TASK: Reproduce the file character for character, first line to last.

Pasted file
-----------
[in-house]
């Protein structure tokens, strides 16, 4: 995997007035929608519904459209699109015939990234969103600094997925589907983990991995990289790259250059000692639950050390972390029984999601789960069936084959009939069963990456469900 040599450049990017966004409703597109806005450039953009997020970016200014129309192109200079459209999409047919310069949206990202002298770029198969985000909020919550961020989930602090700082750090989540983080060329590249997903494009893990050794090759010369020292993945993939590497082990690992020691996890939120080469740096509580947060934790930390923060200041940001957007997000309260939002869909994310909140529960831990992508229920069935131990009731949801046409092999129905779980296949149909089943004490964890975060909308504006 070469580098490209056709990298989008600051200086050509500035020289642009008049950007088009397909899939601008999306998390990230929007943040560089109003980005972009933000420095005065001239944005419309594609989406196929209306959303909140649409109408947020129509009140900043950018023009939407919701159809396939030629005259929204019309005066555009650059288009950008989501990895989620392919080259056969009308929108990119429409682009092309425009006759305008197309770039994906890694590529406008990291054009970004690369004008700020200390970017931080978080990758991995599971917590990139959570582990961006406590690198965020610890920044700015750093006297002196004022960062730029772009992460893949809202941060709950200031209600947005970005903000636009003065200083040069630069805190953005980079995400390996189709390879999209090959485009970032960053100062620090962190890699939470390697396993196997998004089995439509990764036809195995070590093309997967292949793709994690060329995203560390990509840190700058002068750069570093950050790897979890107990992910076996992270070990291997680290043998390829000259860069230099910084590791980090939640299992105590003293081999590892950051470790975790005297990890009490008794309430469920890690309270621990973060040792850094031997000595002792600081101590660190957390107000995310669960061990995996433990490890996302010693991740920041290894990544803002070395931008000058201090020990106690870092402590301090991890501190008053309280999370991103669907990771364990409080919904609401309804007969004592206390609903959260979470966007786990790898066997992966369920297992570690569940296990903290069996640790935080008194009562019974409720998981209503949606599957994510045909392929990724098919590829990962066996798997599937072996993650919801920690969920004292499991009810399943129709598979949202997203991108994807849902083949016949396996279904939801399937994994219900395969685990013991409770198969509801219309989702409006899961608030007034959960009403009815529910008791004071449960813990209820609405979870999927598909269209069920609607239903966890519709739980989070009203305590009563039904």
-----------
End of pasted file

[in-house]
């Protein structure tokens, strides 16, 4: 995997007035929608519904459209699109015939990234969103600094997925589907983990991995990289790259250059000692639950050390972390029984999601789960069936084959009939069963990456469900 040599450049990017966004409703597109806005450039953009997020970016200014129309192109200079459209999409047919310069949206990202002298770029198969985000909020919550961020989930602090700082750090989540983080060329590249997903494009893990050794090759010369020292993945993939590497082990690992020691996890939120080469740096509580947060934790930390923060200041940001957007997000309260939002869909994310909140529960831990992508229920069935131990009731949801046409092999129905779980296949149909089943004490964890975060909308504006 070469580098490209056709990298989008600051200086050509500035020289642009008049950007088009397909899939601008999306998390990230929007943040560089109003980005972009933000420095005065001239944005419309594609989406196929209306959303909140649409109408947020129509009140900043950018023009939407919701159809396939030629005259929204019309005066555009650059288009950008989501990895989620392919080259056969009308929108990119429409682009092309425009006759305008197309770039994906890694590529406008990291054009970004690369004008700020200390970017931080978080990758991995599971917590990139959570582990961006406590690198965020610890920044700015750093006297002196004022960062730029772009992460893949809202941060709950200031209600947005970005903000636009003065200083040069630069805190953005980079995400390996189709390879999209090959485009970032960053100062620090962190890699939470390697396993196997998004089995439509990764036809195995070590093309997967292949793709994690060329995203560390990509840190700058002068750069570093950050790897979890107990992910076996992270070990291997680290043998390829000259860069230099910084590791980090939640299992105590003293081999590892950051470790975790005297990890009490008794309430469920890690309270621990973060040792850094031997000595002792600081101590660190957390107000995310669960061990995996433990490890996302010693991740920041290894990544803002070395931008000058201090020990106690870092402590301090991890501190008053309280999370991103669907990771364990409080919904609401309804007969004592206390609903959260979470966007786990790898066997992966369920297992570690569940296990903290069996640790935080008194009562019974409720998981209503949606599957994510045909392929990724098919590829990962066996798997599937072996993650919801920690969920004292499991009810399943129709598979949202997203991108994807849902083949016949396996279904939801399937994994219900395969685990013991409770198969509801219309989702409006899961608030007034959960009403009815529910008791004071449960813990209820609405979870999927598909269209069920609607239903966890519709739980989070009203305590009563039904």